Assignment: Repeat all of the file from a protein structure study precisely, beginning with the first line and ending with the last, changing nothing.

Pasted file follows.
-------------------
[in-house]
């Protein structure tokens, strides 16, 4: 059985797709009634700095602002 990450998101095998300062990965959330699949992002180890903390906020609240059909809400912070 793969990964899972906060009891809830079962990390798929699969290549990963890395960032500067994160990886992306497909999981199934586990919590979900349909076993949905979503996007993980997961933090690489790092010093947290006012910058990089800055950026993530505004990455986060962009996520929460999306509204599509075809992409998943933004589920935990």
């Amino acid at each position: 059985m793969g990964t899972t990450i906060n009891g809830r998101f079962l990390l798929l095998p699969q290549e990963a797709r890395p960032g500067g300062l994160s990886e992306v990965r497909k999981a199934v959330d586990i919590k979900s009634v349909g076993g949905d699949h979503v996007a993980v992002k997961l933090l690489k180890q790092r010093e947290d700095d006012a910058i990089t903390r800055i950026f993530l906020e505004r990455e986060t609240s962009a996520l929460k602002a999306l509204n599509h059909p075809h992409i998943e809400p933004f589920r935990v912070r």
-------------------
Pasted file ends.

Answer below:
[in-house]
């Protein structure tokens, strides 16, 4: 059985797709009634700095602002 990450998101095998300062990965959330699949992002180890903390906020609240059909809400912070 793969990964899972906060009891809830079962990390798929699969290549990963890395960032500067994160990886992306497909999981199934586990919590979900349909076993949905979503996007993980997961933090690489790092010093947290006012910058990089800055950026993530505004990455986060962009996520929460999306509204599509075809992409998943933004589920935990």
């Amino acid at each position: 059985m793969g990964t899972t990450i906060n009891g809830r998101f079962l990390l798929l095998p699969q290549e990963a797709r890395p960032g500067g300062l994160s990886e992306v990965r497909k999981a199934v959330d586990i919590k979900s009634v349909g076993g949905d699949h979503v996007a993980v992002k997961l933090l690489k180890q790092r010093e947290d700095d006012a910058i990089t903390r800055i950026f993530l906020e505004r990455e986060t609240s962009a996520l929460k602002a999306l509204n599509h059909p075809h992409i998943e809400p933004f589920r935990v912070r």